Combination drugs continue to grow in popularity as novel alternatives and advances in biotechnology, pharmaceuticals and medical devices. The market continues to see combination products like pre-filled syringes, drug patches and drug-coated devices as well as a host of other innovative drug and drug delivery combinations. This trend is of course bringing about an increased number of submissions for the U.S. Food and Drug Administration (FDA) and a desire from manufacturers to clearly understand requirements for compliance.
In September of 2009, FDA issued a proposed rule concerning current good manufacturing practice (cGMP) requirements for combination products. The rule is really quite simple for companies that are manufacturing and packaging products separately – they follow their individual cGMP requirements. It is the single-entity and/or co-packaged products that have posed the greater challenge.
At the beginning of 2013, FDA issued a final rule on cGMP requirements, attempting to add clarity on how these products can demonstrate compliance, while ideally streamlining the approach and reducing duplication of effort for the manufacturers/ packagers. This final rule states that the combination product can either separately meet each of their own cGMP requirements or meet one of two guidelines they lay out in the rule. (Click here to read details of the guidelines.)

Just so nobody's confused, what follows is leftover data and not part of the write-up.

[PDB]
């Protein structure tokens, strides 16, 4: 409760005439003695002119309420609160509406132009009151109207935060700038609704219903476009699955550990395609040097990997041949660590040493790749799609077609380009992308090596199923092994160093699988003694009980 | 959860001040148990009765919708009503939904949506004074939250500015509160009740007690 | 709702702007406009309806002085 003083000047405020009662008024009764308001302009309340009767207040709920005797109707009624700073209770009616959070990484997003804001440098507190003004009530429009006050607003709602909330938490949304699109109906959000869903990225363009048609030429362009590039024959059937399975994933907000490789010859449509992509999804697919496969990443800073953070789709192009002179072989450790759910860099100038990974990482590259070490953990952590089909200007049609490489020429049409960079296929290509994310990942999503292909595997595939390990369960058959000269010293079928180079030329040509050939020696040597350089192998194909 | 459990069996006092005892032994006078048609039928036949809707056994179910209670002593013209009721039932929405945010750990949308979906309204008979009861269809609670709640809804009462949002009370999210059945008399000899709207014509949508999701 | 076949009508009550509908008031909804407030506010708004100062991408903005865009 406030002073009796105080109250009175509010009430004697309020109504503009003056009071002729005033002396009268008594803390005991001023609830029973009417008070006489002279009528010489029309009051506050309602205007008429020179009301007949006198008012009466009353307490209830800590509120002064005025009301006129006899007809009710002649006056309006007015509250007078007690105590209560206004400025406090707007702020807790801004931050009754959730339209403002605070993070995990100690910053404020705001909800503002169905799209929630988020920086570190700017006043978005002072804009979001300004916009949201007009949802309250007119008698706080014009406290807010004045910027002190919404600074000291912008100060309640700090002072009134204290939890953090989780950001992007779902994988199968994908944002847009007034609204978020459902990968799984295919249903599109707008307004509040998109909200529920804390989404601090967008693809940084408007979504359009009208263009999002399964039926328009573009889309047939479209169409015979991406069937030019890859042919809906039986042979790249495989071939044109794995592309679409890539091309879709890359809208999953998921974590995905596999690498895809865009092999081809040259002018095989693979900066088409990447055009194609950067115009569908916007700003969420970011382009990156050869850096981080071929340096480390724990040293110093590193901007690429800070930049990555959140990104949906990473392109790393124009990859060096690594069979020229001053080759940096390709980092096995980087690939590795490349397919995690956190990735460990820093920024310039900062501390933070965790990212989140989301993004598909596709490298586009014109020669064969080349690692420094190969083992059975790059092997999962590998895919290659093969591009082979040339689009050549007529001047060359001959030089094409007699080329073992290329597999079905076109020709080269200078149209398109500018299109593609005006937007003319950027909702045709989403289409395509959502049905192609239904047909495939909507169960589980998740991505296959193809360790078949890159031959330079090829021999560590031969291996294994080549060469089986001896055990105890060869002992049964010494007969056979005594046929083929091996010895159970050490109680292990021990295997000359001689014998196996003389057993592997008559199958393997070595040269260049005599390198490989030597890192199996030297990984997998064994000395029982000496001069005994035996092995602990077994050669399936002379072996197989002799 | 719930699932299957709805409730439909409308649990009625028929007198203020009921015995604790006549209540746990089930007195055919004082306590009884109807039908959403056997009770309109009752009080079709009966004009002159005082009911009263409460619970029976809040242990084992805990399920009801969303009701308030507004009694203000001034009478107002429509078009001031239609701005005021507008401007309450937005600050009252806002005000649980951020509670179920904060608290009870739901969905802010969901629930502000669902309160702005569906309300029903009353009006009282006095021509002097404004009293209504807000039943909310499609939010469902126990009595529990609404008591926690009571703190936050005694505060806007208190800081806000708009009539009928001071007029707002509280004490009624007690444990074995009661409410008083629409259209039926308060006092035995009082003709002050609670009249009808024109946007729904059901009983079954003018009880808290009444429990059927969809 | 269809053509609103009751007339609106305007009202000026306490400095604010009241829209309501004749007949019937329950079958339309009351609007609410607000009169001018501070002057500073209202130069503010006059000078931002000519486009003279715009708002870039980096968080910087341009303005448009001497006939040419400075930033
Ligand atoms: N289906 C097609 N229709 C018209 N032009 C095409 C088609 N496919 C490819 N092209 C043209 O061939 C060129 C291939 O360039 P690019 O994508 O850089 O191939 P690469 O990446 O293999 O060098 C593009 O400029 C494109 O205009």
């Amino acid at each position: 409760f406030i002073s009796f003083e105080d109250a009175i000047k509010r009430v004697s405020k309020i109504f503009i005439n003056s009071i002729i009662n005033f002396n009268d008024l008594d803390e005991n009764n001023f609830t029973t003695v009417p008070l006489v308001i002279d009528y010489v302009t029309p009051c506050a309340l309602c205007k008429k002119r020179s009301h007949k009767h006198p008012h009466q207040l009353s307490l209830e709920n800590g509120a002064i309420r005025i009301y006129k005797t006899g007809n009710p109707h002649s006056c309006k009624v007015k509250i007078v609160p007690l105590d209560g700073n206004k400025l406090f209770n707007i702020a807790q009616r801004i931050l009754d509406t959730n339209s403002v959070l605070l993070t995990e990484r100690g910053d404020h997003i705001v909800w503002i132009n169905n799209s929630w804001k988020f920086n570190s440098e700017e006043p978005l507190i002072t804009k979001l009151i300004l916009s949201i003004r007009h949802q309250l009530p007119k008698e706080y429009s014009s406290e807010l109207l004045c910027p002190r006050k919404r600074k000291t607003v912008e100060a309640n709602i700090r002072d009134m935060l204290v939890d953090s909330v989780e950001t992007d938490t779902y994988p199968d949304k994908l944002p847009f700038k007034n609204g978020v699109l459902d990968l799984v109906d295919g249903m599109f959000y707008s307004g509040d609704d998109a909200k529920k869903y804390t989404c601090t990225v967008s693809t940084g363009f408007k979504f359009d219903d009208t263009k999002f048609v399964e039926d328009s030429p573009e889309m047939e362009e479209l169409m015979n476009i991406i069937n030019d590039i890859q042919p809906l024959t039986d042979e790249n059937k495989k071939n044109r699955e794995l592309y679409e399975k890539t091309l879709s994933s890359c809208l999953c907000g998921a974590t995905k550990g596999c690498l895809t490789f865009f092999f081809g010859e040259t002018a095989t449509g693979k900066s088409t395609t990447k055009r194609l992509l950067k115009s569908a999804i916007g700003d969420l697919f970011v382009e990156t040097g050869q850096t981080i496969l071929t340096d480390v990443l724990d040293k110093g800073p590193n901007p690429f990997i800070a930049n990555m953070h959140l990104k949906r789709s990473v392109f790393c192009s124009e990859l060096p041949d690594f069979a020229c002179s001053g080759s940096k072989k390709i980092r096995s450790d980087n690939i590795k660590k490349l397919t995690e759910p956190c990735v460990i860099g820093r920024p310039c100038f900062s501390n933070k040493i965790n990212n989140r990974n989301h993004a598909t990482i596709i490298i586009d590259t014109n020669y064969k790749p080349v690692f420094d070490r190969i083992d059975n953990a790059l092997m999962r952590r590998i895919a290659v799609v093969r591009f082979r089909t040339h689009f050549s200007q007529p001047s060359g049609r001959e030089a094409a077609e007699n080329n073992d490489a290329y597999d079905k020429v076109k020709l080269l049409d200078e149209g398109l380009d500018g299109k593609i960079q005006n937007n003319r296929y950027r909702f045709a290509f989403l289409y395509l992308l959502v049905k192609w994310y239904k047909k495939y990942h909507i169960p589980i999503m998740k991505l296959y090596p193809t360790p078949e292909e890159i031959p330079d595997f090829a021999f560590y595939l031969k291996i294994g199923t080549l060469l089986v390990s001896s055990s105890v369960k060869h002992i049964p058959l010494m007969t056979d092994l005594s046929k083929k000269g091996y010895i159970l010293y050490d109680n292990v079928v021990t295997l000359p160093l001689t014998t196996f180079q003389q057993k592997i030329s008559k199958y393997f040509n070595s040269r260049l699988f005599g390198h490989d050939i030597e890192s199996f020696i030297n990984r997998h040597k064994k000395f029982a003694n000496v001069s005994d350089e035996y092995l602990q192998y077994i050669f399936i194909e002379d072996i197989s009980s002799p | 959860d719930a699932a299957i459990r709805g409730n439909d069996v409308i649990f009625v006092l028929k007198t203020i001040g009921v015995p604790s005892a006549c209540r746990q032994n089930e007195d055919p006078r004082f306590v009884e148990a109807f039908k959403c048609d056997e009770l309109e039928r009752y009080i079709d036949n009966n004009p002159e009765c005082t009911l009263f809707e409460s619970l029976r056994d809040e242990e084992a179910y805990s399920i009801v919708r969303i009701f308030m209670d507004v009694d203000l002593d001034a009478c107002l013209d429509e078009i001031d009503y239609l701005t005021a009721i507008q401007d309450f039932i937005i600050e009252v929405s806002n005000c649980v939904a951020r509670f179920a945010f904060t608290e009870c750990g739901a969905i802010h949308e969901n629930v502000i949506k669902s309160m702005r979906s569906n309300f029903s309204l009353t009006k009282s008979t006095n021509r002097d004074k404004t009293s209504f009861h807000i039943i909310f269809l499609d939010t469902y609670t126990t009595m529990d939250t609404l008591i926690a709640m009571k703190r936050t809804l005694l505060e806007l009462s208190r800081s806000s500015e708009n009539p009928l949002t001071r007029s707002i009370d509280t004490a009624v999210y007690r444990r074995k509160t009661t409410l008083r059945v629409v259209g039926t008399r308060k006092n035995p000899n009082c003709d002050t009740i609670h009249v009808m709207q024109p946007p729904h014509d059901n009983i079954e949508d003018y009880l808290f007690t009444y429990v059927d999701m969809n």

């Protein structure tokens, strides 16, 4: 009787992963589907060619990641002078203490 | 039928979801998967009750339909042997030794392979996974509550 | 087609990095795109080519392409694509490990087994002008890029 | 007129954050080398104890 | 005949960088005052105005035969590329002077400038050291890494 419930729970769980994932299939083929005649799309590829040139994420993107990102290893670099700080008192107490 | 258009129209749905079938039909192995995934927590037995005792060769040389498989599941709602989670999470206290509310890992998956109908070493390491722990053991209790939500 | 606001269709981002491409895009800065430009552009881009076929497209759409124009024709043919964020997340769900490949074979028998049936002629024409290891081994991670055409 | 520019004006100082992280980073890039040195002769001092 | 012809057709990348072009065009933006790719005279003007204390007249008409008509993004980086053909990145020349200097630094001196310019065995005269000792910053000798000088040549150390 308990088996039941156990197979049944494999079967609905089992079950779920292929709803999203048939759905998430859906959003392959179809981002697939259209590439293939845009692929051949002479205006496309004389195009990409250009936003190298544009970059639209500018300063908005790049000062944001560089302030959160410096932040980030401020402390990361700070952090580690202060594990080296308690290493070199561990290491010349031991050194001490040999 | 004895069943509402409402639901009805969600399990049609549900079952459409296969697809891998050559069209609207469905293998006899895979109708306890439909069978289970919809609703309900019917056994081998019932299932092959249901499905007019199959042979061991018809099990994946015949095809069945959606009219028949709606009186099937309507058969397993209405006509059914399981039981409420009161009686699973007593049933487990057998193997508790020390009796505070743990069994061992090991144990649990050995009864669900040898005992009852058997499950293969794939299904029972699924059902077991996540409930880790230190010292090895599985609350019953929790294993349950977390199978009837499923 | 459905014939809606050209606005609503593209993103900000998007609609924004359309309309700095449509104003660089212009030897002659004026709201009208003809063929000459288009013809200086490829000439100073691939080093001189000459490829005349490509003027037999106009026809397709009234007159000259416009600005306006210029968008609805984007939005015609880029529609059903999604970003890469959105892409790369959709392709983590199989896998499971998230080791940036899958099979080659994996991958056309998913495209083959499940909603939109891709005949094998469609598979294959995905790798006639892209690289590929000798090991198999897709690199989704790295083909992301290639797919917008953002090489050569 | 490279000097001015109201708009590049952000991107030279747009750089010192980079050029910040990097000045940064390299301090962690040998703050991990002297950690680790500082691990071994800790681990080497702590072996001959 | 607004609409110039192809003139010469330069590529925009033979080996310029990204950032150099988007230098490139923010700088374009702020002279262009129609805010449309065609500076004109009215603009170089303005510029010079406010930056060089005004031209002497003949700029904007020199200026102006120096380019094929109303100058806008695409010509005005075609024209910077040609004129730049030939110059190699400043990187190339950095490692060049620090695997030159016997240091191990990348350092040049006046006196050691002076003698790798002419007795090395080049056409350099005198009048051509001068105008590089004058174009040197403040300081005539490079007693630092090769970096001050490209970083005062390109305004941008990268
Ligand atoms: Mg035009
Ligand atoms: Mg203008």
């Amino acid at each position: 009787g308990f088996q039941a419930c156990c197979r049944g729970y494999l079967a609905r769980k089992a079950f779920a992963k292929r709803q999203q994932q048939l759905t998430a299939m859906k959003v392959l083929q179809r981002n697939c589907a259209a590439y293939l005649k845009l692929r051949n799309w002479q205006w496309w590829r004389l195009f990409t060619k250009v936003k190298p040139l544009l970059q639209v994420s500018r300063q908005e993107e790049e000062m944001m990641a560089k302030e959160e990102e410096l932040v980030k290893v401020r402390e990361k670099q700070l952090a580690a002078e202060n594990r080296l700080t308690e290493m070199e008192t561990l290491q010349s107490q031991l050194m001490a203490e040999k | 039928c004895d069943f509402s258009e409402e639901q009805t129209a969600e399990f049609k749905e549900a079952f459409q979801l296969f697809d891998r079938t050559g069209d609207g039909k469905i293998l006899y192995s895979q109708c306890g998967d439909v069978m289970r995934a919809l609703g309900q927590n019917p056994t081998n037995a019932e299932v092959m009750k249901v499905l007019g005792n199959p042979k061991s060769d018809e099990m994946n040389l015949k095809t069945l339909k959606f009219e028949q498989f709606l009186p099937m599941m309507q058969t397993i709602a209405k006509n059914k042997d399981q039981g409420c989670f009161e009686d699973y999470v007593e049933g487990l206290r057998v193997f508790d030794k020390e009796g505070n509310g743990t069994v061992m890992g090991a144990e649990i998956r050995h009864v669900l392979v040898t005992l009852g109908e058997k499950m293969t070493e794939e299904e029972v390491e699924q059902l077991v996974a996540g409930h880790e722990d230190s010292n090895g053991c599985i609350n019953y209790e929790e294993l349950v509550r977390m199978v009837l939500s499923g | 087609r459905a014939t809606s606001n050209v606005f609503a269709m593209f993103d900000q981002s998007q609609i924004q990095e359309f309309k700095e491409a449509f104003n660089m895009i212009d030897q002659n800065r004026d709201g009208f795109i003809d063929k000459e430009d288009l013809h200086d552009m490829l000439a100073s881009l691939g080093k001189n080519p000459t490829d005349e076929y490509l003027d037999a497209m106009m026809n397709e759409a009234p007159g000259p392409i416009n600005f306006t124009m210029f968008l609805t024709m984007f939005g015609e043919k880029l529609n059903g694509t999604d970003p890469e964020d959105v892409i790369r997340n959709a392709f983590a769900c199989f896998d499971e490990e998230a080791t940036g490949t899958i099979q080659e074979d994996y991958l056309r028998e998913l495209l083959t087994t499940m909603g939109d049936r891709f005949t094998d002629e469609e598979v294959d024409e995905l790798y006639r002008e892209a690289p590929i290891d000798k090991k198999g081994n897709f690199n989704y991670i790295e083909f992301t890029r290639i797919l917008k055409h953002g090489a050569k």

FDA estimates that approximately 300 companies will be impacted. Companies currently operating in the combination product space will need to assess their compliance with this rule, although most view this as just a codification of current practices. Although no new cGMP requirements are specifically proposed, some companies may choose to streamline or modify current practices and their associated SOPs to benefit from the clarifications of this final rule. Those companies that are engaging in acquisitions and partnerships to enter the combination product space will need to count the costs of compliance and managing multiple quality systems.
The rule will take effect July 22, 2013.
Click here to read the Federal Register notice.